The ump of backyard mowing
Nothing quite says summer like that perfect combination of sunshine and lawn mowing. The only thing better is when that warm afternoon arrives on a freakishly warm spring day when the grass is lush and I hear those magical words, “Go ahead, honey, you can mow the lawn.”
I love to mow. The headphones snug around my head, my favorite tunes blasting in my ears, and the sound of the mower drowning out the rest of the world. Besides the hum of the blade spinning and the occasional vocal solo, it’s a perfectly peaceful world behind the handle of that mower, and I enjoy every stripe as I pace up and down the yard.
Unless it’s a freakishly warm day in spring.
As much as I love nature and backyard critters, I have a strict leg rule that I adhere to, no matter what. In the past week I have rescued baby bunnies and turtles as they partake in their vernal activities, but I draw the line at snakes. Two legs, good. Four legs, good. Six or even eight legs, good. No legs? No way.
I don’t particularly enjoy snakes, especially when I’m not expecting them. Even less so when I’m jamming away behind the mower and one decides to play long-grass-chicken and test my reflexes by slithering right in the path of the spinning blade.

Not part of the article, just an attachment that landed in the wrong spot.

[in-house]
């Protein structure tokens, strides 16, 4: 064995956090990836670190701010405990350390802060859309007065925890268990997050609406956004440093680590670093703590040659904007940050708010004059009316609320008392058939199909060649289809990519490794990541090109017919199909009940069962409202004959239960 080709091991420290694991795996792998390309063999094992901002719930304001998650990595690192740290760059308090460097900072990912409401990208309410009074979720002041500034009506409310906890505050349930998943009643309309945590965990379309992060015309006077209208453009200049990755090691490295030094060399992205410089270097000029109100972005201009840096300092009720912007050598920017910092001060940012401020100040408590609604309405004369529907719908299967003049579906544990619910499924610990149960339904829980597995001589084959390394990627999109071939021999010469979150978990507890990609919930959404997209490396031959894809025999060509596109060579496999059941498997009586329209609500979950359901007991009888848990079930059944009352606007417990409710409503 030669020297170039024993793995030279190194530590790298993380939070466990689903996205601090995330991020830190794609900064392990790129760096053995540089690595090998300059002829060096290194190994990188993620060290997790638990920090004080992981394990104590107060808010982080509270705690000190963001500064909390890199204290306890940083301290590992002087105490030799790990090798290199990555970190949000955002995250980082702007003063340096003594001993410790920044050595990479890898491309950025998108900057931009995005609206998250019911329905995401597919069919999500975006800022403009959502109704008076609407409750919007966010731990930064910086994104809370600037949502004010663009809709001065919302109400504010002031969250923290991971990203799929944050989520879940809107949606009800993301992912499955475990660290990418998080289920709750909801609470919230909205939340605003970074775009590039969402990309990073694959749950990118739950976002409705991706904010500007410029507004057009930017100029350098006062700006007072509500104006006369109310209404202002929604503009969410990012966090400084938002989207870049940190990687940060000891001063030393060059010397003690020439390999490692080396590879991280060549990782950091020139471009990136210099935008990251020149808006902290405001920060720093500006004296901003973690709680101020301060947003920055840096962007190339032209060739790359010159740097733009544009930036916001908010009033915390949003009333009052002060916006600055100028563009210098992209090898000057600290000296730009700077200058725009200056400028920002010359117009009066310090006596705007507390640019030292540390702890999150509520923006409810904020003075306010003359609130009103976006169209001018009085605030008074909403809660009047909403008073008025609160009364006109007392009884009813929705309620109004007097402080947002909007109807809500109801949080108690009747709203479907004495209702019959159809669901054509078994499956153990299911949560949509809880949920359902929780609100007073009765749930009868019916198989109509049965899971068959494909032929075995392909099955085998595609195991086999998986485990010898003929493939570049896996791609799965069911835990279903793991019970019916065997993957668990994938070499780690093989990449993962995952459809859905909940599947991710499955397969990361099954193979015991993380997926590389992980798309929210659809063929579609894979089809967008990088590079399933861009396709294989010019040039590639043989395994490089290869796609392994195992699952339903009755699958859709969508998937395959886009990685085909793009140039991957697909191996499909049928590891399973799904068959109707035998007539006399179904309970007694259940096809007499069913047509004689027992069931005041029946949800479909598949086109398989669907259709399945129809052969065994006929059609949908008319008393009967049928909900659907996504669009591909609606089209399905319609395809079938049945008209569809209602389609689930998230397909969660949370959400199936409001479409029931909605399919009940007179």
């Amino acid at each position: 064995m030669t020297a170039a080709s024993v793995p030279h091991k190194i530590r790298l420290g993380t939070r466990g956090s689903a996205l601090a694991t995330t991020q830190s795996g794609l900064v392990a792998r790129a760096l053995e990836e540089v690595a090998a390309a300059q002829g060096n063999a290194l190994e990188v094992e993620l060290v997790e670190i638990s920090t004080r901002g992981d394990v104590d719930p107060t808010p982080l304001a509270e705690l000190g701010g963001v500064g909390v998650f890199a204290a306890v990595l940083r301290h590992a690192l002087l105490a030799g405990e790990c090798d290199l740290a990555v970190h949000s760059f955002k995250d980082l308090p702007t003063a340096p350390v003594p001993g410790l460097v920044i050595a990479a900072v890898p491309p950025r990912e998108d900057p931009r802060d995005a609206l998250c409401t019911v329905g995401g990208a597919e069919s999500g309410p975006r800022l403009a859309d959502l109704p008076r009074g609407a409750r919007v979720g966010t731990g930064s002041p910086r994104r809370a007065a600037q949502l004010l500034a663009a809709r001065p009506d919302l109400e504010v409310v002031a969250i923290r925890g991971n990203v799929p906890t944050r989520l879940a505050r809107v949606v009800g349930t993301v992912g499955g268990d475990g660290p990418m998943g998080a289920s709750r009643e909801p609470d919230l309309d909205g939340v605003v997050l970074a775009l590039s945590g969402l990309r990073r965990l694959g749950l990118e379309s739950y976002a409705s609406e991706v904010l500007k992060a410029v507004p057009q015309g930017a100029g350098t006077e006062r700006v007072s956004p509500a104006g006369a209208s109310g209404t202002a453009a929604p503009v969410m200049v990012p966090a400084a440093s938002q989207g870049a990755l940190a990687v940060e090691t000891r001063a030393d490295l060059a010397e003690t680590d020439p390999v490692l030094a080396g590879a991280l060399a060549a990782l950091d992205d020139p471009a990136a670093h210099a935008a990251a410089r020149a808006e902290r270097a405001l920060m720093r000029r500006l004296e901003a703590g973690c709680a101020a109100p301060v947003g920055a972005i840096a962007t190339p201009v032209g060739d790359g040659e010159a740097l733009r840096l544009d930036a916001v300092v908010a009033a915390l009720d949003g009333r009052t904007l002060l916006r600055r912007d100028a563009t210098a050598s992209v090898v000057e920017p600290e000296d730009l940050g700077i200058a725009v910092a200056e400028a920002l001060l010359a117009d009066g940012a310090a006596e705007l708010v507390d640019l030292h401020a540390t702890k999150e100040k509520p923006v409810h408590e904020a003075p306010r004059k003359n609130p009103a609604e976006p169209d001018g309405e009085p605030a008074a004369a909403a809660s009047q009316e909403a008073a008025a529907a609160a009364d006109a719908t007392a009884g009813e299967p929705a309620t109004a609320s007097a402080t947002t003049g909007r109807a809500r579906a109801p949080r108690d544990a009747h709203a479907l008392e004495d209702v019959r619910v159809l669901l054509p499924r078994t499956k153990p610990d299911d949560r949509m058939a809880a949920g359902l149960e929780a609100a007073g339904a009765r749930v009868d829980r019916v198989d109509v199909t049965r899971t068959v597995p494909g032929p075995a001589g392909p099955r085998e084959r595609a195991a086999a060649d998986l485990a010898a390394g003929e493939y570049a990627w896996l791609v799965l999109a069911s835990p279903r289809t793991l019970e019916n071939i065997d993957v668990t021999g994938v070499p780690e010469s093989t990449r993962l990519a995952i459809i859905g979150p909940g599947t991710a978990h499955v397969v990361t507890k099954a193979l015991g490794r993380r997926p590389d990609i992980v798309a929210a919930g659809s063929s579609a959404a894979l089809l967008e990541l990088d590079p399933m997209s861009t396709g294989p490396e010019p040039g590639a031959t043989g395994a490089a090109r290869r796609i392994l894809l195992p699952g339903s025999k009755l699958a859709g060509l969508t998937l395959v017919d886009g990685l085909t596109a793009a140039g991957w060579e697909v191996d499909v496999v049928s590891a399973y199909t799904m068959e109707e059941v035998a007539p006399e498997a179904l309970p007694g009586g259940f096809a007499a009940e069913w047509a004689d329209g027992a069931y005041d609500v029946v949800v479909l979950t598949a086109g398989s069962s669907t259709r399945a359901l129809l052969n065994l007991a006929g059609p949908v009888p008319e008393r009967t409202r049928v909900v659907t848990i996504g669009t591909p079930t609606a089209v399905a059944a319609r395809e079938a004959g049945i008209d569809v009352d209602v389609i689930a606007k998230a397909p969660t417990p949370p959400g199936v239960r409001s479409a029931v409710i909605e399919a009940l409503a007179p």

In the words of my neighbor who had just rounded the corner of his garage, I suddenly went into spasms and there was loud shrieking where the sound of the lawnmower once was. In my defense, it was a less than calm display of attempting to save the life of the legless creature who decided to dart into the path of certain death. Not wanting to have to clean snake guts out of the inner workings of the blade, it was truthfully with great stealth, precision, and slight hysterics that I managed to save the life of that poor garter snake.
In fact, within the time span of 20 minutes, I had saved the lives of two Kamikaze snakes who thought they were really funny. (As if they couldn’t see my perfectly parallel stripes and know what was coming.) Twice, the zen of my grass cutting afternoon was interrupted by these tormenting reptiles who I’m sure were laughing at me as they wiggled away into the safety of the brush while I paced around and patted my chest and took deep breaths.
“Do you want me to finish mowing?” my husband asked.
“No, I can do it,” I replied, mustering the strength to combat the 18-inch long beasts while I hid behind a machine strong enough to tear each scale from scale.
“But that was two snakes in just a short bit of time. You know what they say, ‘three snakes and I’m out. And never mowing again.’”
Originally written/published 4.19.15.